Week 2
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Week 2






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Week 2 Week 2 Presentation Transcript

  • Module 3 Analyzing and Interpreting Financial Statements
  • Common Questions that F/S Analysis Can Help To Answer
    • Creditor
    • Investor
    • Manager
    • Can the company pay the interest and principal on its debt? Does the company reply too much on non-owner financing?
    • Does the company earn an acceptable return on invested capital? Is the gross profit margin growing or shrinking? Does the company effectively use non-owner financing?
    • Are costs under control? Are the company’s markets growing or shrinking? Do observed changes reflect opportunities or threats? Is the allocation of investment across different assets too high or too low?
  • Question?
    • Is a Net Income of $100,000 good?
  • Ratio Analysis
    • Examining various income statement and balance sheet components in relation to one another facilitates financial statement analysis. This type of examination is called ratio analysis .
    • This module focuses on the disaggregation of Return Measures into
      • Level I – RNOA and LEV
      • Level II – Profit Margins and Turnover
      • Level III – GPM, OEM, ART, INVT, APT, etc.
      • As well as Liquidity and Solvency Measures
  • Profitability Analysis
    • Return on Assets (ROA):
    • ROA = Net Income / Average Assets
    • For example, if we invest $100 in a savings account yielding $3 at year-end, the return on assets is 3%.
  • Disaggregating Return on Assets
  • Profit Margin, Asset Turnover, and Return on Assets for Selected Industries
  • Operating vs. Nonoperating
    • Operating expenses are the usual and customary costs that a company incurs to support its main business activities
    • Nonoperating expenses relate to the company’s financing and investing activities
  • Transitory vs. Core
    • Transitory items are one-time events (e.g., not likely to recur)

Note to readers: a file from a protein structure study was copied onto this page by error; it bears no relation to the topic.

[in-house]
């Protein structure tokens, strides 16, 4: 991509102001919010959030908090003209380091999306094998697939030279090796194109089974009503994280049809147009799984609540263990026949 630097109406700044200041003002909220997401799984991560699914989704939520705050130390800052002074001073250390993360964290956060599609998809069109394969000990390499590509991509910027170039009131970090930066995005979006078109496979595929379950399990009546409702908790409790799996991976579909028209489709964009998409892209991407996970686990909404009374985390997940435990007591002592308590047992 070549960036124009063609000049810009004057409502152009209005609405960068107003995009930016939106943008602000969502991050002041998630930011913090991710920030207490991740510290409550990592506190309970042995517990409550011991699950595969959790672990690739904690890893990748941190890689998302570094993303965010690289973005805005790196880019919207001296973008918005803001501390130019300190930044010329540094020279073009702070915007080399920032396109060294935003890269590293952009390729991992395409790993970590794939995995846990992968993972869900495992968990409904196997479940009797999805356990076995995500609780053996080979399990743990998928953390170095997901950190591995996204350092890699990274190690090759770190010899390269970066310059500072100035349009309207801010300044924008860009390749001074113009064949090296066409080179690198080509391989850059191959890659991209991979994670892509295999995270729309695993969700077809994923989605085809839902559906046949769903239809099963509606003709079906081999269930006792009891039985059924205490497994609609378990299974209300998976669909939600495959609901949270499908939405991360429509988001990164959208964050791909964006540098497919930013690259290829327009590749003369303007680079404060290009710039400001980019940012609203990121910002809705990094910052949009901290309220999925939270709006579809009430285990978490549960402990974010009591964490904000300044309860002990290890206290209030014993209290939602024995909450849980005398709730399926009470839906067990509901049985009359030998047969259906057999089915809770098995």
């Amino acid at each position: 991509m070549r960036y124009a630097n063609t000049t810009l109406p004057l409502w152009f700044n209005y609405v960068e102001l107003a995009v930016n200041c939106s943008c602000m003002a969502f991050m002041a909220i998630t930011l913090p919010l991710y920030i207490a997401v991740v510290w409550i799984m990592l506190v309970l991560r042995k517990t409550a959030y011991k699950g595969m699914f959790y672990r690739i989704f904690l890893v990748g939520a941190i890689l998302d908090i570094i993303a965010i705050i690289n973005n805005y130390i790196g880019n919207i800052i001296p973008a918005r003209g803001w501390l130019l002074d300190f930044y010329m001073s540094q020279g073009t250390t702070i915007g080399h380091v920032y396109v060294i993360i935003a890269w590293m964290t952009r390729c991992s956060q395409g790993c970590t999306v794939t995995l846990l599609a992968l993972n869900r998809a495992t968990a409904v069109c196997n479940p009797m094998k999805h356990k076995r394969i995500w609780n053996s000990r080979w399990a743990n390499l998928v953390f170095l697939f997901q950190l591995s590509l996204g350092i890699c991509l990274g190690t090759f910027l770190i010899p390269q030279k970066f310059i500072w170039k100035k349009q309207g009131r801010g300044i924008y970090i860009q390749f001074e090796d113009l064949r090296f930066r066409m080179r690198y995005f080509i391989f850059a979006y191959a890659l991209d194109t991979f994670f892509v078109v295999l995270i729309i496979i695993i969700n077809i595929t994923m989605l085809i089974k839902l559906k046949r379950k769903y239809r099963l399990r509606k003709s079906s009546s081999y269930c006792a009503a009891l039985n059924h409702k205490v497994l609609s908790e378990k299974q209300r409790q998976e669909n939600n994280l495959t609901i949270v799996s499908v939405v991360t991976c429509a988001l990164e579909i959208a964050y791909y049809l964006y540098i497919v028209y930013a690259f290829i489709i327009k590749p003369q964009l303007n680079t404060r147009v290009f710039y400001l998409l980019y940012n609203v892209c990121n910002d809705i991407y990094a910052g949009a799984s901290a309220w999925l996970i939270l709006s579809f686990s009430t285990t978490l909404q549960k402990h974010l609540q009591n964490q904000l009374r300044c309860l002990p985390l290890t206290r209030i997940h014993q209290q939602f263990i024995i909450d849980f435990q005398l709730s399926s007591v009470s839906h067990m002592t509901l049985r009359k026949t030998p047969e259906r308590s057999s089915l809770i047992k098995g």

• Core items are likely to recur (persist) and are, therefore, more relevant for company valuation
  • Operating/Nonoperating vs. Core/Transitory
  • Analysis Structure
  • Return on Equity – Level 1
    • Return on equity (ROE) is computed as:
    • ROE = Net Income / Average Equity
  • Return on Net Operating Assets (RNOA) RNOA = NOPAT / Average NOA where, NOPAT is net operating profit after tax NOA is net operating assets
  • Financial Leverage and Risk
    • LEV is the other component of ROE
    • Is Debt a bad thing?
    • Given that increases in financial leverage increase ROE, why are all companies not 100% debt financed?
  • Leverage and Income Variability
  • Level II Analysis – Margin and Turnover
  • Level 3 Analysis — Disaggregation of Margin and Turnover
  • Gross Profit Margin
    • It allows a focus on average unit mark-ups
    • A high gross profit margin is preferred to a lower one, which also implies that a company has relatively more flexibility in product pricing.
  • Operating Expense Margin
    • Operating expense ratios (percents) are used to examine the proportion of sales consumed by each major expense category.
    • Expense ratios are calculated as follows:
    • Operating expense percentage = Expense item/Net sales
  • Turnover
    • Turnover measures relate to the productivity of company assets. Such measures seek to answer the amount of capital required to generate a specific sales volume.
    • As turnover increases, there is greater cash inflow as cash outflow for assets to support the current sales volume is reduced.
  • Accounts Receivable Turnover (ART)
  • Inventory Turnover (INVT)
  • Accounts Payable Turnover (APT)
  • Liquidity and Solvency Measures
    • Liquidity refers to cash: how much we have, how much is expected, and how much can be raised on short notice.
    • Solvency refers to the ability to meet obligations; primarily obligations to creditors, including lessors.
  • Current and Quick Ratio
  • Solvency Ratios
  • Flow Ratios
  • Vertical and Horizontal Analysis
  • Vertical and Horizontal Analysis
  • Limitations of Ratio analysis